figure5

LncRNA SNHG1 promotes the EMT process in GC via modulation of the miR-15b/DCLK1/Notch1 axis. a The relative expressions of Notch1, E-cadherin, TGF-β, MMP2, MMP9, Slug and Vimentin in NC, sh-SNHG1, sh-SNHG1 + miR-15b inhibitor and sh-SNHG1 + pcDNA-DCLK1 were detected by qRT-PCR. b The expressions of Notch1 and EMT-related proteins in NC, sh-SNHG1, sh-SNHG1 + miR-15b inhibitor and sh-SNHG1 + pcDNA-DCLK1 were detected by Western blotting. c The cell viability value in NC, sh-SNHG1, sh-SNHG1 + miR-15b inhibitor and sh-SNHG1 + pcDNA-DCLK1 was tested after incubation for 24, 48 and 72 h using MTT assay. d The cell migration in NC, sh-SNHG1, sh-SNHG1 + miR-15b inhibitor and sh-SNHG1 + pcDNA-DCLK1 was tested by a wound healing assay. e The cell invasion in NC, sh-SNHG1, sh-SNHG1 + miR-15b inhibitor and sh-SNHG1 + pcDNA-DCLK1 was tested after by Transwell assay. *P < 0.05, **P < 0.01, and ***P < 0.001 compared with the NC group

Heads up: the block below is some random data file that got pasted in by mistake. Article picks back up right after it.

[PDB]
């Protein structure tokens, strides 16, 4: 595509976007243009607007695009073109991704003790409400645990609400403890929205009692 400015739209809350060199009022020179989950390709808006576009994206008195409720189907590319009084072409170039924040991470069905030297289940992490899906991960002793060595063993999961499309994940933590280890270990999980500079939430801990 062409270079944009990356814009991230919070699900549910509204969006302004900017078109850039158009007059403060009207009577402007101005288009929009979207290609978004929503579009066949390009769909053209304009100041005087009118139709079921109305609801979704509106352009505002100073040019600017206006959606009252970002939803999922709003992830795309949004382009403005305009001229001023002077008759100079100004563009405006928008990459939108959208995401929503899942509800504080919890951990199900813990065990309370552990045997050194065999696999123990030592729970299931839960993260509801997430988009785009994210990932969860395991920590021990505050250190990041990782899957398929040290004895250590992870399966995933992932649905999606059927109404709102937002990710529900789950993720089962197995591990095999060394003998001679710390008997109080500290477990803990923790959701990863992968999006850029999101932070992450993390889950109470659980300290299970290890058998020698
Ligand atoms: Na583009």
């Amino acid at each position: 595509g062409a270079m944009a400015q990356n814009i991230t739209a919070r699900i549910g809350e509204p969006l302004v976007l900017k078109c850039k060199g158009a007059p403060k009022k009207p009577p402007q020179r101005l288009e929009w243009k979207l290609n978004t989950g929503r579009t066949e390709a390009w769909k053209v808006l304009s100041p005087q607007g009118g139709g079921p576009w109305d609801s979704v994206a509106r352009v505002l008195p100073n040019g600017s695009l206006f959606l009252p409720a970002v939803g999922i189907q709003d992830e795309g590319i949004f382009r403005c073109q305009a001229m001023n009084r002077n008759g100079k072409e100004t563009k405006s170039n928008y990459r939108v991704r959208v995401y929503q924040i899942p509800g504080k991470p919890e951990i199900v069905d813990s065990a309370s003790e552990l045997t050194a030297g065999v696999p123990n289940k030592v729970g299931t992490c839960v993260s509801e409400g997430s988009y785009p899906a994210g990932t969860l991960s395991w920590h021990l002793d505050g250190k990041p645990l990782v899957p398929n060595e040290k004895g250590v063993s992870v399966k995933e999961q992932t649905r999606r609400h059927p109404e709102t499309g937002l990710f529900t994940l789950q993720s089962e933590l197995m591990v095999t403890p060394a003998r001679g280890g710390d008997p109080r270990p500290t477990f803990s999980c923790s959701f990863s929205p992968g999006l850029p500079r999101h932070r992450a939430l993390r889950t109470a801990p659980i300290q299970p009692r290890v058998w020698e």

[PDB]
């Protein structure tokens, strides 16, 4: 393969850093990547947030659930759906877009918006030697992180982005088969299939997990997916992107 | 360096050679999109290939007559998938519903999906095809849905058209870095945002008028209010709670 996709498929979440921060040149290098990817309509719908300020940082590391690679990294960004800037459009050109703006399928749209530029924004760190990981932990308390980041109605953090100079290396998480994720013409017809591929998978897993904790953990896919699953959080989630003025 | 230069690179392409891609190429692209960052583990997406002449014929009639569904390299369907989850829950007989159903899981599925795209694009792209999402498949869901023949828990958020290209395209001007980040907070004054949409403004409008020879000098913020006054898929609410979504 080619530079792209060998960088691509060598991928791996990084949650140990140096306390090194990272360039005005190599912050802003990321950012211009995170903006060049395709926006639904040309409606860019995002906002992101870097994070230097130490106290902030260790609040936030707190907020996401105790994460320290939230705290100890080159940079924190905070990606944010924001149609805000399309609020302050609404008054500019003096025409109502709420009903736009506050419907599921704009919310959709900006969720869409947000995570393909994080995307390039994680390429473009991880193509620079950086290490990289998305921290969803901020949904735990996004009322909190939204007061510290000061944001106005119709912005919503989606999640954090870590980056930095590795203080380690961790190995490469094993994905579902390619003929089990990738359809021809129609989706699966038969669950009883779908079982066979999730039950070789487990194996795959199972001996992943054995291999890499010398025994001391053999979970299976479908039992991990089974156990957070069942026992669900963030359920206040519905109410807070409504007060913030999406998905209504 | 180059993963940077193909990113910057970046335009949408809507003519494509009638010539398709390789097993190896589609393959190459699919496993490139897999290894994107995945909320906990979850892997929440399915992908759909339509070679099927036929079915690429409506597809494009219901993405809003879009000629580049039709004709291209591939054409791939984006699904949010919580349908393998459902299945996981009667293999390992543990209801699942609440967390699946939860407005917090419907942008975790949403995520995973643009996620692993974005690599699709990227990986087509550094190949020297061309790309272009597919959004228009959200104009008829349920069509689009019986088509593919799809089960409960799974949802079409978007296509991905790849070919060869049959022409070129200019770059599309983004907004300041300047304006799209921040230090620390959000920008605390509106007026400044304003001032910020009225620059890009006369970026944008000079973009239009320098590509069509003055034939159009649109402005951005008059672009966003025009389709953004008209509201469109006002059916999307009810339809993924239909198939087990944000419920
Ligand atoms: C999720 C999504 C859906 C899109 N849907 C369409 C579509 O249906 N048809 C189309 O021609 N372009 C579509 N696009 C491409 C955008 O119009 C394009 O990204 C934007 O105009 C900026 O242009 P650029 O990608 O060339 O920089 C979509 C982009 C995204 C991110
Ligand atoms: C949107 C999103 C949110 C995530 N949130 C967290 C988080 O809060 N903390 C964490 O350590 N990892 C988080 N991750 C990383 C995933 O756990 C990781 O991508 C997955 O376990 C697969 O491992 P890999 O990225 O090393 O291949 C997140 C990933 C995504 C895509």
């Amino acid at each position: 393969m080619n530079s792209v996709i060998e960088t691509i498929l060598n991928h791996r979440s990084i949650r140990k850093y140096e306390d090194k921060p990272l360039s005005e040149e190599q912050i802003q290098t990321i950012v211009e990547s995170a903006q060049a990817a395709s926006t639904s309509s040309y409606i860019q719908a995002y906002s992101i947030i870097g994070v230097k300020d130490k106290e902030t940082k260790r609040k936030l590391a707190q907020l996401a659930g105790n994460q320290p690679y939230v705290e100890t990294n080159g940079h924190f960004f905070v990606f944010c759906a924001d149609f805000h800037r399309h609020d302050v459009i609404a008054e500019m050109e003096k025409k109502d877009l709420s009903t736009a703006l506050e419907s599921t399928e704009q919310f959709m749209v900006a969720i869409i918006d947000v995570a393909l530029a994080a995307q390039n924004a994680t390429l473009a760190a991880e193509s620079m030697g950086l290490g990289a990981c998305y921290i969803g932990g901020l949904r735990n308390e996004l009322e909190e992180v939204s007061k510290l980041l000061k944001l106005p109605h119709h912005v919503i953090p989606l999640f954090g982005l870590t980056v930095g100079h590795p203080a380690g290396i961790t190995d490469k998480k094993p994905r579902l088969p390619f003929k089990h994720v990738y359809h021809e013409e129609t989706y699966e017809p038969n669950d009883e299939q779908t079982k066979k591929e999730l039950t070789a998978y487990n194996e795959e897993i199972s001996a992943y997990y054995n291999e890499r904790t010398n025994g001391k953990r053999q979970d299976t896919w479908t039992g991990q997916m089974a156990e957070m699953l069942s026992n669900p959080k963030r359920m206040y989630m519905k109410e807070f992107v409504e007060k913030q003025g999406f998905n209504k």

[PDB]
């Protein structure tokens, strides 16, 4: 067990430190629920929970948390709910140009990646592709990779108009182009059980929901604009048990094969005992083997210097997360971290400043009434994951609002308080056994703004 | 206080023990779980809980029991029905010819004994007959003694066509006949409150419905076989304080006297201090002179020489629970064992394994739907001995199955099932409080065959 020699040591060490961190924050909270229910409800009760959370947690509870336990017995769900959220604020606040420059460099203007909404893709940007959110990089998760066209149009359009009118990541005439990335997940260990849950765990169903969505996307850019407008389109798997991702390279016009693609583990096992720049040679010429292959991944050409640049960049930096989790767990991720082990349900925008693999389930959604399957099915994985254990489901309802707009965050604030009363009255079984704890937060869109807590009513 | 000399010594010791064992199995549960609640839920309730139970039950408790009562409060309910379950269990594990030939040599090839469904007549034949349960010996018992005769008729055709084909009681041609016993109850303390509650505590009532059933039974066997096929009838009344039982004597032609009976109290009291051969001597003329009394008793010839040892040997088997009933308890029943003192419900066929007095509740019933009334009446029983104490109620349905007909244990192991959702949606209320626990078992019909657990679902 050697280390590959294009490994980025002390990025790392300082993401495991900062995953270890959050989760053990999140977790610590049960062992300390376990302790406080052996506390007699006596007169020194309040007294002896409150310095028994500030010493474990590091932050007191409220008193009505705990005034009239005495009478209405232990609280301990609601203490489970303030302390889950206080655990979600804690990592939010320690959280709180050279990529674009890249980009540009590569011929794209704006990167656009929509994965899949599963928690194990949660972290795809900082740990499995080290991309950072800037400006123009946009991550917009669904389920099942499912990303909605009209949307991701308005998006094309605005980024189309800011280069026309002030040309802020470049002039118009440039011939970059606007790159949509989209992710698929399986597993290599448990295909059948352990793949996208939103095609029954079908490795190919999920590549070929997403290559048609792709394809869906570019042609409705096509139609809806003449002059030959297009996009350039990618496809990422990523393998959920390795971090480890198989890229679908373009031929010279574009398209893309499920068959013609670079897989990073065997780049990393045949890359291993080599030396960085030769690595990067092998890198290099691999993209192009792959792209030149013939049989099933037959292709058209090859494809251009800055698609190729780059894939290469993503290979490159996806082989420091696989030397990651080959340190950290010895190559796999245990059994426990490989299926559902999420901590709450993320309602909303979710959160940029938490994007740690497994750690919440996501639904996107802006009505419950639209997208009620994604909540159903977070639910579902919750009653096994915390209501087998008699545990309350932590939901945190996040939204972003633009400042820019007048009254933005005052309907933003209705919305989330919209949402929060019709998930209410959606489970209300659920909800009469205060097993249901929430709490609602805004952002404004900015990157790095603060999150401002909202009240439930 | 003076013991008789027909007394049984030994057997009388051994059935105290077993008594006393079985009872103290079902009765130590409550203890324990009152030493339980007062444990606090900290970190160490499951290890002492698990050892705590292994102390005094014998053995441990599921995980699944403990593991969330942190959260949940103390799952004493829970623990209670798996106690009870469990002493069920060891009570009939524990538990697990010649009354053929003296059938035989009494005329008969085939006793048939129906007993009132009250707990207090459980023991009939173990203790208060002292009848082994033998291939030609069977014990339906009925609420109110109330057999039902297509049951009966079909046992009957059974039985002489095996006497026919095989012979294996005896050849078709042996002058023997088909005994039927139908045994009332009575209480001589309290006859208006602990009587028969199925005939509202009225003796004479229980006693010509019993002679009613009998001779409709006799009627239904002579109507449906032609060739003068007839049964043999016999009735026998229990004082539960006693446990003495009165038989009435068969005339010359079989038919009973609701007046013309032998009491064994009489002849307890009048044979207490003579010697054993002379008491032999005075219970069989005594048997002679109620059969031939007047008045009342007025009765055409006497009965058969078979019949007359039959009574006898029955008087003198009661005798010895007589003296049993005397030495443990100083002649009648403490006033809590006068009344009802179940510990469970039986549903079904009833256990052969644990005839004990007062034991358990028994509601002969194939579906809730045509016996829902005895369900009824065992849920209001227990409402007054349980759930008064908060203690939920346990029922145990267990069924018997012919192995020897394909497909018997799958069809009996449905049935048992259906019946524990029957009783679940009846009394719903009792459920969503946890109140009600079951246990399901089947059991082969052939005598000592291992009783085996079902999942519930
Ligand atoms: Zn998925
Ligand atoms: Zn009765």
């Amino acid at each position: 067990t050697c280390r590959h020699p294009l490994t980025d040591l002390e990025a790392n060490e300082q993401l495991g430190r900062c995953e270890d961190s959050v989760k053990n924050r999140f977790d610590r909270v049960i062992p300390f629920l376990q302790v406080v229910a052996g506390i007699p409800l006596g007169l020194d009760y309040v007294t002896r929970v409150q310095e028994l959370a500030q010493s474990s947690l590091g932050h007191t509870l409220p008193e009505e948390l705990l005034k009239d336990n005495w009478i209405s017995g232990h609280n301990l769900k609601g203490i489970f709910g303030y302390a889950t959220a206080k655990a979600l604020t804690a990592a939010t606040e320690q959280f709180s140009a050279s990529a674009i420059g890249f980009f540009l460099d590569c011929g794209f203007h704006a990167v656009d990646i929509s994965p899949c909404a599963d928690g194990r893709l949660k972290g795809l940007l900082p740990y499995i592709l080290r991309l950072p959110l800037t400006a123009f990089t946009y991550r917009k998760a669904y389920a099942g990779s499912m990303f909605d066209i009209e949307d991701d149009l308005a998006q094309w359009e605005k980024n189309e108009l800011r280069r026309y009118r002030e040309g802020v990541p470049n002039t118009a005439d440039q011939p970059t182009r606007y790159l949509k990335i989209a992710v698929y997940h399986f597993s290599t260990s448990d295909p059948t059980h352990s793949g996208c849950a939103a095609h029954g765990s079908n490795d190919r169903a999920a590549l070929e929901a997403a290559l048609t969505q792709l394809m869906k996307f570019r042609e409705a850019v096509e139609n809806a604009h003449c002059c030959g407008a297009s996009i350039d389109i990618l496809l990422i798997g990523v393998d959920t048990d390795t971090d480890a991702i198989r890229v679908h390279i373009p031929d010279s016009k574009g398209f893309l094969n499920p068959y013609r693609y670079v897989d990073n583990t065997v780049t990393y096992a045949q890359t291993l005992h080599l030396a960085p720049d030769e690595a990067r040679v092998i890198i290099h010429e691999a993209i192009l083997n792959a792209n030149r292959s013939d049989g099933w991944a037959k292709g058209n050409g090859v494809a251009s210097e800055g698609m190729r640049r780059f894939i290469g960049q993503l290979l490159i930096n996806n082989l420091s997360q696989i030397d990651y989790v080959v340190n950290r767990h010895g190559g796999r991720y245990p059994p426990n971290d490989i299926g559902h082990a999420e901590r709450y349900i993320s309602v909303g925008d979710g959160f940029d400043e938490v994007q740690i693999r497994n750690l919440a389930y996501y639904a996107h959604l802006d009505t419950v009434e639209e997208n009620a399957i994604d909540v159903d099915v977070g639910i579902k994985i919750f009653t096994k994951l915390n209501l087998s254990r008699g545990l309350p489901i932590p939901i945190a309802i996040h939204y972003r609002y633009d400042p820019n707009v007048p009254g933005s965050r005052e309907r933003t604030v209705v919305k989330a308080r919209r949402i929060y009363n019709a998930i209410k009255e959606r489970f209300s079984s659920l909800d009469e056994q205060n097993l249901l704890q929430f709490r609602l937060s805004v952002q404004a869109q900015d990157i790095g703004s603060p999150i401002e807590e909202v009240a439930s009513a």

Discussion

Many studies have suggested a relationship between tumour metastasis and the EMT process of cancer cells in GC. Zhang P. et al. found that tumour metastasis in GC can be affected by the progression of EMT in GC cells [16]. In addition, cell proliferation and migration can be promoted by an upregulated EMT process in GC [17,18,19]. These data may suggest that the EMT process plays a critical role in the progression of GC. However, he underlying mechanism of EMT remains largely unknown. Therefore, it is important to explore the role of EMT in GC. As expected, our current study confirmed the correlation between EMT and GC, indicating that EMT acts as a key regulator in the progression of GC.